United States District Court, E.D. Michigan, Southern Division
AND ORDER CONSTRUING DEFENDANT'S “MOTION TO VACATE
SENTENCE [U]NDER 28 U.S.C. § 2255, ”
“RESPONSE TO RESPONDENT'S ANSWER, ” AND
“MOTION TO AMEND REPLY TO RESPONSE” JOINTLY AS AN
AMENDED MOTION TO VACATE SENTENCE UNDER 28 U.S.C. §
2255, DENYING WITHOUT PREJUDICE DEFENDANT'S “MOTION
FOR CONSIDERATION AND RESENTENCE, ” AND ORDERING THAT
THE GOVERNMENT FILE A RESPONSE
H. CLELAND UNITED STATES DISTRICT JUDGE.
Jacklyn Price moves to vacate her sentence under 28 U.S.C.
§ 2255. (ECF No. 252.) She argues that her
attorney's performance constituted ineffective assistance
of counsel under the Sixth Amendment. The government has
filed a response. (ECF Nos. 267.)
government's response convincingly argues for dismissal
of Price's original motion. Valentine v. United
States, 488 F.3d 325, 333 (6th Cir. 2007) (quoting
Arredondo v. United States, 178 F.3d 778, 782 (6th
Cir. 1999)) (A prisoner is not entitled to a hearing if his
or her “allegations cannot be accepted as true because
they are contradicted by the record, inherently incredible,
or conclusions rather than statements of fact.”).
(Id.) Price's allegations in her original motion
contain non-verifiable factual assertions and unsupported
conclusions. Price was also contradicted by the record, most
prominently Price's own statements during her plea
hearing and sentencing hearing. (ECF Nos. 151, 260.)
then filed a document titled “Response to
Respondent's Answer.” (ECF No. 269.) Standing at
forty-six pages (forty-four of them handwritten), it appeared
to be Price's reply. (See ECF No. 275,
PageID.3077.) However, the document was far longer than reply
briefs otherwise permitted in this district. E.D. Mich. L.R.
7.1(d)(3)(B) (“The text of a reply brief, including
footnotes and signatures, may not exceed 7 pages.”).
Price also added new factual detail and legal analysis.
United States v. Campbell, 279 F.3d 392, 401 (6th
Cir. 2002) (“[A party] cannot raise new issues in a
reply brief; he can only respond to arguments raise for the
first time in [the opposing party's] brief.”);
see also Chancellor v. City of Detroit, 454
F.Supp.2d 645, 665 (E.D. Mich. 2006). If the document is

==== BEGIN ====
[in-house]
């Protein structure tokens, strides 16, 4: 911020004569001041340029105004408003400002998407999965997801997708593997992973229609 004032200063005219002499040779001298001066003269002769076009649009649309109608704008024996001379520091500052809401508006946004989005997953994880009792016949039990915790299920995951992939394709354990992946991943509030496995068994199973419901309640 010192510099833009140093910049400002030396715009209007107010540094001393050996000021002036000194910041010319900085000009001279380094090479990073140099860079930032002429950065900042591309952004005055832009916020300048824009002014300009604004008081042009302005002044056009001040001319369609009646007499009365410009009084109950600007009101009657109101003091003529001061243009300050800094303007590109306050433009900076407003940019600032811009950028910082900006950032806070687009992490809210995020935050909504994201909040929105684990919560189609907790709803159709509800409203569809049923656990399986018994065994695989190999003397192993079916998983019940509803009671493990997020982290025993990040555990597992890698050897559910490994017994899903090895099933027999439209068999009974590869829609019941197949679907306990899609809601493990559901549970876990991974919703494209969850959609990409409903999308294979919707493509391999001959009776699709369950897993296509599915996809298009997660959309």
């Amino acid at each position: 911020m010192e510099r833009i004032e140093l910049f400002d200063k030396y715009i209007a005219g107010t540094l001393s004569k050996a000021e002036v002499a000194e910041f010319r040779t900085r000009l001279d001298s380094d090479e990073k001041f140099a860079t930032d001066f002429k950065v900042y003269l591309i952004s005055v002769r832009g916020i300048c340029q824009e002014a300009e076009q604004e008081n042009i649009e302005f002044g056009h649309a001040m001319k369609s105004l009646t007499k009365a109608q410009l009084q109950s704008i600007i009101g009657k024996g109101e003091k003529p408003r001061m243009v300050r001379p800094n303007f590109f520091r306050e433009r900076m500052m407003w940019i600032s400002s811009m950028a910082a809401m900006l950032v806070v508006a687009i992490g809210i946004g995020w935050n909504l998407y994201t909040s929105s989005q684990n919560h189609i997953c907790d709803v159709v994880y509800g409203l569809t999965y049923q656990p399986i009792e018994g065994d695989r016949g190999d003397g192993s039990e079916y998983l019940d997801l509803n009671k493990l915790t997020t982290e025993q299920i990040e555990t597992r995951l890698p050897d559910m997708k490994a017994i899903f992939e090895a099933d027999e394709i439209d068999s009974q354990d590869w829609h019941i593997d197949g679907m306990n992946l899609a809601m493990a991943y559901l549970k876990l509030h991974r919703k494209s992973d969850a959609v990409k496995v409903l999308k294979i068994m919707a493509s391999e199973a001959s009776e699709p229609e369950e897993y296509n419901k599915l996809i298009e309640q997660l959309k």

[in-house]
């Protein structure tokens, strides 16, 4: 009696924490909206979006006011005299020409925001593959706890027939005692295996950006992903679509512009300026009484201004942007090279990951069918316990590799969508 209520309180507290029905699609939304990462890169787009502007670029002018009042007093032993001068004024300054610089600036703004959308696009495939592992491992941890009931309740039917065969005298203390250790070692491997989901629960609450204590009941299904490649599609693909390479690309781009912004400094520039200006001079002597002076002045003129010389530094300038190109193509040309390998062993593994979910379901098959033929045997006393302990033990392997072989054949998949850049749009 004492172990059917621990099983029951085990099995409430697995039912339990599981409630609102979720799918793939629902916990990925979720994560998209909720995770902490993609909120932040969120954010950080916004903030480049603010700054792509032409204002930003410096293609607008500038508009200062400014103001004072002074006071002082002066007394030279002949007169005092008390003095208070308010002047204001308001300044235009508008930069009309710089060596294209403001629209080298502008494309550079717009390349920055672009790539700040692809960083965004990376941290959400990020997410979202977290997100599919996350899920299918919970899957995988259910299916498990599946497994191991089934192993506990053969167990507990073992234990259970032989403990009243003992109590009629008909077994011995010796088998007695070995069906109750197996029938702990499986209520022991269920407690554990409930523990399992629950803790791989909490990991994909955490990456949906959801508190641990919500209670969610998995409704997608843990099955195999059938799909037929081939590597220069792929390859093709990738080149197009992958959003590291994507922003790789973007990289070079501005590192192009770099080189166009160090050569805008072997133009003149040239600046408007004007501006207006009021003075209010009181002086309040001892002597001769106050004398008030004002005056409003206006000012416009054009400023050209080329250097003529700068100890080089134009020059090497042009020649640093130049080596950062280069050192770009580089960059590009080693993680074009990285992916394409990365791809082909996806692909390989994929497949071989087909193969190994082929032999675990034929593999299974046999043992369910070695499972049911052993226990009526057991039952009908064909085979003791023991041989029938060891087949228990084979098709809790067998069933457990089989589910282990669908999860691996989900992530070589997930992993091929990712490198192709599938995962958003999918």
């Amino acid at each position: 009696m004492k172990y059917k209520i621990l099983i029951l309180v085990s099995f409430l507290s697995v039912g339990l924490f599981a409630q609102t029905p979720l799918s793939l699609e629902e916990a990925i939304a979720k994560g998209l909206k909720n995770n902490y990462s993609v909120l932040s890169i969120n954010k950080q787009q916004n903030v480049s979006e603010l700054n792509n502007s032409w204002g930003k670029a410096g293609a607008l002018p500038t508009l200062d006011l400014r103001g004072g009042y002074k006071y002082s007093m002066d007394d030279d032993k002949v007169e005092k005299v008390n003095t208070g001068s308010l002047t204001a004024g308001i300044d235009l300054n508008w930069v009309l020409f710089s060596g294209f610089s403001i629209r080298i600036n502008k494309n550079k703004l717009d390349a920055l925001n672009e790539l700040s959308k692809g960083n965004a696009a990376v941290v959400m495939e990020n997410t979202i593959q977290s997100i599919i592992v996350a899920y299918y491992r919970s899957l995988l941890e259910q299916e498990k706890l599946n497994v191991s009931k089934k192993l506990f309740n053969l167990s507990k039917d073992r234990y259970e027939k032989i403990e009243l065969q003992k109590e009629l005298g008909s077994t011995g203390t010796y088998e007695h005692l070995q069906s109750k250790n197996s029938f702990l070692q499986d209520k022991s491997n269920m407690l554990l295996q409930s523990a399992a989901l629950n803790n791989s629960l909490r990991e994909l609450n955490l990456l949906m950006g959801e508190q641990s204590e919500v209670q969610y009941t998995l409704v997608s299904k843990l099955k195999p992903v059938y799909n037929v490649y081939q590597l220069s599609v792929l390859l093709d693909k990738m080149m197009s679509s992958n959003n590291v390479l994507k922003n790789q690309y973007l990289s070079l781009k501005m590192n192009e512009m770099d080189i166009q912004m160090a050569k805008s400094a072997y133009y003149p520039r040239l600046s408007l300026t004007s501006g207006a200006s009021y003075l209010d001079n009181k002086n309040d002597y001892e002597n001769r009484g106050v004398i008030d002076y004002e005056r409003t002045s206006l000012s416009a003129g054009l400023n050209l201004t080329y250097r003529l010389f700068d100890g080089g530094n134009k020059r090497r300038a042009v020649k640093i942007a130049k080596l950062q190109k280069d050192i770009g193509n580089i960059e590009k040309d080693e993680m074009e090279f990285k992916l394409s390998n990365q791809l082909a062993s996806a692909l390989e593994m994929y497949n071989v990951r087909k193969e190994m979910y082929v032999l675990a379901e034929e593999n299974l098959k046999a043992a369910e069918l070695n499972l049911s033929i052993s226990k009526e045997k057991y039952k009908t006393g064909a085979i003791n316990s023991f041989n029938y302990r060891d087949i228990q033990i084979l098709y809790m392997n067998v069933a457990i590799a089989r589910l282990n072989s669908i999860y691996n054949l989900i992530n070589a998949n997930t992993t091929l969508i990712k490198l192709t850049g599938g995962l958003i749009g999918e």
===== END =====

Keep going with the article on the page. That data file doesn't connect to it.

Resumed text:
treated as a reply, the government will be unable to file a
response confronting new issues presented by Price. The
current briefing as it stands may entitle Price to
an evidentiary hearing. Martin v. United States, 889
F.3d 827, 832 (6th Cir. 2018) (“Where there is a
factual dispute, the habeas court must hold an
evidentiary hearing to determine the truth of the
after submitting her gargantuan reply, Price filed a
“Motion to Amend Reply to Response.” (ECF No.
278.) Price seeks to add another sixteen pages of new
argumentation that the court did not request and the
government has not responded to. (Id.) Price lastly
filed a “Motion for Consideration and Resentence,
” which added no arguments and simply asked the court
to consider Price's original motion.
recent filings have added allegations. For example, Price has
provided greater detail regarding her responsibility for the
fraudulent acts of her co-defendant, Muhammad Qazi. Price
claims her attorney failed to investigate Price's
involvement in Qazi's fraud by, for example, interviewing
witness and requesting an evidentiary hearing. (ECF No. 269,
PageID.3020-3023; ECF No. 278, PageID.3093-94.) Price asserts
her attorney's ineffective performance caused Price to
sign a plea agreement in which Price accepted responsibility
for Qazi's fraudulent behavior under conspiratorial
liability, resulting in a higher sentence. (ECF No. 278,
PageID.3093-94.) Notably, Price's original § 2255
motion did not explicitly claim that her attorney's
alleged failure to investigate the amount of loss caused
Price to sign a plea agreement that Price would not have
signed. This is notable given that the attorney who
represented Price during plea negotiations did not represent
Price at sentencing.
habeas corpus petitions “are to be liberally viewed
with tolerance and forebearance.” Allen v.
Perini, 424 F.2d 134, 142 (6th Cir. 1970). While
flexibility is not limitless, the court will give Price the
opportunity to present all her arguments, whether they be in
her original motion or her subsequent “replies.”
The court will construe Price's “Response to
Respondent's Answer” and “Motion to Amend
Reply to Response” as requests to amend her original
motion. (ECF Nos. 269, 278.) The court will grant these
amendments. Coe v. Bell, 161 F.3d 320, 342 (6th Cir.
1998) (quoting Brooks v. Celeste, 39 F.3d 125, 130
(6th Cir. 1994)) (“Under Rule 15(a), leave to amend a
pleading shall be freely given when justice so
requires.”). Price's two filings and her original
motion will be considered together as her amended motion.
(ECF Nos. 1, 269, 278.)
court will give the government an opportunity to fully
respond to any of Price's newly submitted arguments.
Price may reply to the government's response, but she
must comply with the spatial requirements of a proper reply.
The court will not allow Price to again amend her motion in
response to the government's briefing.
does not cite any legal basis for her “Motion for
Consideration” and the court is actively considering
Price's § 2255 motion. Price's “Motion for
Consideration and Resentence” will be denied without
prejudice. Accordingly, IT IS ORDERED that Defendant Jacklyn
Price's “Response to Respondent's Answer”
(ECF No. 269) and “Motion to Amend Reply to
Response” (ECF No. 278) are CONSTRUED jointly with her
original § 2255 motion, “Motion to Vacate Sentence
[U]nder 28 U.S.C. § 2255” (ECF No. 252), as an
Amended Motion to Vacate Sentence Under 28 U.S.C. §
FURTHER ORDERD that Price's “Motion for
Consideration and Resentence” (ECF No. 282) is DENIED
IT IS ORDERED that Plaintiff United States of America shall
file a response to Price's newly ...